We’ve all been there. You’re sitting through an open enrollment meeting at work or skimming through your benefits packet. You’re expected to make major decisions, but you’re left with more questions than answers. What do all these terms mean? How do they impact me? How do they impact my family?
Let us help you better understand all the terms you’re seeing during open enrollment so you can make the best choices for you and your family.
Open enrollment is the period of time when you may enroll yourself and/or dependents, disenroll yourself and/or dependents, or change your benefit elections. After the enrollment deadline, you may not change your benefit elections until the next open enrollment period unless you have a qualifying event.
Qualifying events include:
- Marriage, divorce or legal separation (state specific)
- You add a dependent child through birth, adoption or court-ordered custody
- Death of a spouse or child
- Your work schedule changes, affecting benefits, i.e. reduction or increase in hours, affecting eligibility
- Your dependent loses eligibility for coverage
- Your spouse involuntarily loses health coverage through his/ her employer
- You take an FMLA leave of absence
- You and/or your spouse and dependents become eligible for COBRA
- You and/or your spouse or dependents gain or lose Medicaid coverage
- You receive a Qualified Medical Child Support Order (QMCSO)
- You and/or your spouse or dependent loses coverage under State Children’s Health Insurance Program (SCHIP) under Title XXI of the Social Security Act
- You and/or your spouse or dependent becomes eligible for group health plan premium assistance under Medicaid or SCHIP plan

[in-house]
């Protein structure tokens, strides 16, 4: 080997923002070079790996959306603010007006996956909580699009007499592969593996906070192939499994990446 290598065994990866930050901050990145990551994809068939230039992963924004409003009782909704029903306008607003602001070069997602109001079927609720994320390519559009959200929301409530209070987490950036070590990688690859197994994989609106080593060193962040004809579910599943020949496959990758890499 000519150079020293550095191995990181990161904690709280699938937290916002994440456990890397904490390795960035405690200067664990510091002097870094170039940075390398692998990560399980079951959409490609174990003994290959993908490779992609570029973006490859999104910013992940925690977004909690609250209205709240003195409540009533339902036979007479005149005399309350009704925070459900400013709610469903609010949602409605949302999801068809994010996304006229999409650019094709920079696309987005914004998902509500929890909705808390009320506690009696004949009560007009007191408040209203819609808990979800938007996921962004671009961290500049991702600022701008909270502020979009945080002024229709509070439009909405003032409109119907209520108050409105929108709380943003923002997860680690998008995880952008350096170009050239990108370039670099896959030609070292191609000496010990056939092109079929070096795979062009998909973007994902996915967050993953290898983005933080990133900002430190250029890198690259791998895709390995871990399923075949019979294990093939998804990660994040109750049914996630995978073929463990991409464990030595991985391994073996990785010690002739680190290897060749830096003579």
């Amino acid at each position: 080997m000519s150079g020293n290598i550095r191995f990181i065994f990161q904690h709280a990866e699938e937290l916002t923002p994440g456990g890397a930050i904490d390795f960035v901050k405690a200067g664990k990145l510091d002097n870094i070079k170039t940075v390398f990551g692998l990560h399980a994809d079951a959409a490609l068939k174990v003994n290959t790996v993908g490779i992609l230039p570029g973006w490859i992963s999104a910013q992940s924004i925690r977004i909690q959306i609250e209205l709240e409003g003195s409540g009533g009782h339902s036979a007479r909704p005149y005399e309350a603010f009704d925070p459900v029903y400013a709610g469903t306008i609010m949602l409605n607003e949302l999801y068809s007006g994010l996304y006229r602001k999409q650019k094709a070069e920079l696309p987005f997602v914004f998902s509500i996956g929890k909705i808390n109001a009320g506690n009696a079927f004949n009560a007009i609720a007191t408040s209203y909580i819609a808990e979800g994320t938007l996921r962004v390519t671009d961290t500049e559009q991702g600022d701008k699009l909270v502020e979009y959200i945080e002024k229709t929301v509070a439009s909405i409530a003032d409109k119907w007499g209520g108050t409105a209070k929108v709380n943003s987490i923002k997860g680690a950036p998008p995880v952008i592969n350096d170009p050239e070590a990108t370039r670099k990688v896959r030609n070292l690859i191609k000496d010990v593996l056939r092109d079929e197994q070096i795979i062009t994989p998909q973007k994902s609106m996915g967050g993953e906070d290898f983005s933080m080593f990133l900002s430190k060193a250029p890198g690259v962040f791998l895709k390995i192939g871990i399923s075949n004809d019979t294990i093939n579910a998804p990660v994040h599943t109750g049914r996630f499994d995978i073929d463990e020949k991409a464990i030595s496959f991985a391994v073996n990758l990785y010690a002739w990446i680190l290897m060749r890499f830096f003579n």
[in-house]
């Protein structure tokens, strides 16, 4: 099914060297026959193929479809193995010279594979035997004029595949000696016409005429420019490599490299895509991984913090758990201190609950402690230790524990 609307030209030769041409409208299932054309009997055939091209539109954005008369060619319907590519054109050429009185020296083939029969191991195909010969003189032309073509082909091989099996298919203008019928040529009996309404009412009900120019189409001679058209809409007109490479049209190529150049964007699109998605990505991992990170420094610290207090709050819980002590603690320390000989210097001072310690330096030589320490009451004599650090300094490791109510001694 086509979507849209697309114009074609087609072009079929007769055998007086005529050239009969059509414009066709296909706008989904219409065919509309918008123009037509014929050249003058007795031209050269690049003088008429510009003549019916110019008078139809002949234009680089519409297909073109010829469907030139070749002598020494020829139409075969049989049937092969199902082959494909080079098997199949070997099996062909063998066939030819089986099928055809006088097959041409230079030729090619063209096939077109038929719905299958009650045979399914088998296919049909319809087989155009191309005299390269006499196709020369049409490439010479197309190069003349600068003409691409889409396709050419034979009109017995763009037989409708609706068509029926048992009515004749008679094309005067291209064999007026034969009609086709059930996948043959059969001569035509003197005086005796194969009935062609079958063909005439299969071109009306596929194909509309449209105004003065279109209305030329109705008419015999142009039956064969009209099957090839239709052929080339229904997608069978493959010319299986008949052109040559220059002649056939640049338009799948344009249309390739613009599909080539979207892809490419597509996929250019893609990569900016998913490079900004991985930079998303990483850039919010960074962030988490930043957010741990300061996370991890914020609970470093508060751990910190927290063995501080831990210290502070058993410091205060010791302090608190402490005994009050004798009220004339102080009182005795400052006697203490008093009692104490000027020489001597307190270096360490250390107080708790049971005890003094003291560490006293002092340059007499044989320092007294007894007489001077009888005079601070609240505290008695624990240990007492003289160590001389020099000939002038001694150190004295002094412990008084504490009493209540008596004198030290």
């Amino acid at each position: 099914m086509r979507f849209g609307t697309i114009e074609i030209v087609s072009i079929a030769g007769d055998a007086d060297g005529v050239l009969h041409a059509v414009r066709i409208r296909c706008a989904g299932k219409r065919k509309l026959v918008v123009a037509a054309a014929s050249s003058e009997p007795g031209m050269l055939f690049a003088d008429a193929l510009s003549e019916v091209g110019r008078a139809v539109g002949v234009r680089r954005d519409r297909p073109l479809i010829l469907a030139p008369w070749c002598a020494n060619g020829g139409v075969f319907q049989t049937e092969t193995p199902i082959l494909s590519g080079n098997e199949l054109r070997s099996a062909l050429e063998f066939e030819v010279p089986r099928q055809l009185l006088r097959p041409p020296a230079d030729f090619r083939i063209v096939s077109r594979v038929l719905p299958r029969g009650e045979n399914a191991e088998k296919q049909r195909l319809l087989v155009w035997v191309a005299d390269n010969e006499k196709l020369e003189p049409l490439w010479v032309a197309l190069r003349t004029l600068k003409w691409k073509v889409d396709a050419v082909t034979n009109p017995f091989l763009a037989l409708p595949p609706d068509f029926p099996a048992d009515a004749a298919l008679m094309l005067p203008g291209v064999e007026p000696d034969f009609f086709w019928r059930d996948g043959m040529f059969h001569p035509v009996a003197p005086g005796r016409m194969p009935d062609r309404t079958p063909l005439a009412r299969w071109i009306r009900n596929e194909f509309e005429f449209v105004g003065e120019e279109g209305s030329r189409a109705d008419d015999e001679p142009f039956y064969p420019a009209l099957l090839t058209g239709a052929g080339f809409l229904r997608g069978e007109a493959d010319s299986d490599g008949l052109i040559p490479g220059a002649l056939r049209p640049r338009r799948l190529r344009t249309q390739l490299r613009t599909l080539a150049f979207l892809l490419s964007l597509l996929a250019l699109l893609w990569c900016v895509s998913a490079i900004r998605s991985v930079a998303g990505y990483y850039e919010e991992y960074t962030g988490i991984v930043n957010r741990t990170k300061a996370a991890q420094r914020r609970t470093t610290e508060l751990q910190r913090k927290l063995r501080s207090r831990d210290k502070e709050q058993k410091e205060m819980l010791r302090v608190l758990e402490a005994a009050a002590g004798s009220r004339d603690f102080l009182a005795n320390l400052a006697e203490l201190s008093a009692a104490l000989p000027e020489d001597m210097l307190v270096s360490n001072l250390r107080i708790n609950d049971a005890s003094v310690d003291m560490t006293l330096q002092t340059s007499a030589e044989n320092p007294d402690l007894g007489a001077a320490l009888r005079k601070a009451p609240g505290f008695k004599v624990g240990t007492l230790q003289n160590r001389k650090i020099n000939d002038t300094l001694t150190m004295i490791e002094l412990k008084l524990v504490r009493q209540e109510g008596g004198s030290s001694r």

You may make a new election within 30 or 60 days of the occurrence of an event described in this section, as applicable.
A specific dollar amount you must pay out of pocket before your insurance starts to pay. Under some plans, the deductible is waived for certain services and is always waived for preventive care.
The percentage you pay for certain covered health care services. This is typically paid after the deductible is met and can vary based on plan design. For example, once you meet your deductible, you may be required to pay 20% of certain covered health care services, and your health insurer will pay 80%.
A flat fee you pay toward the cost of covered medical services (i.e., a doctor’s office visit). Copays are often also charged for prescription drugs.
Health care received from physicians and health care facilities participating with your health insurance carrier’s plan which will provide you with the highest level of benefits.
Flexible Savings Accounts (FSA)
A flexible spending account (FSA) is an account that reimburses you for qualified health care or dependent care expenses. An FSA can be funded with pre-tax dollars deducted from your paycheck. You can receive cash reimbursement up to the total value of your account for covered expenses incurred during the benefit plan year and any applicable grace period.
Health Savings Account (HSA)
A health savings account (HSA) is an account funded to help you save for future medical expenses. There are certain advantages to putting money into these accounts, including favorable tax treatment. In order to open an HSA, you must be enrolled in a Qualified High Deductible Health Plan as defined by the IRS, and you must be eligible.
Contributions to your HSA can be made by you, your employer or both, but the total contributions are limited annually. Your contributions can be deducted from your federal income tax return. Some employers will allow you to make HSA contributions through pre-tax payroll deductions.
You can use your HSA funds to pay for any qualified medical expenses permitted under federal tax law which includes most medical, dental and vision care.
Are there other terms you’d like us to help you understand? Submit them here: firstname.lastname@example.org!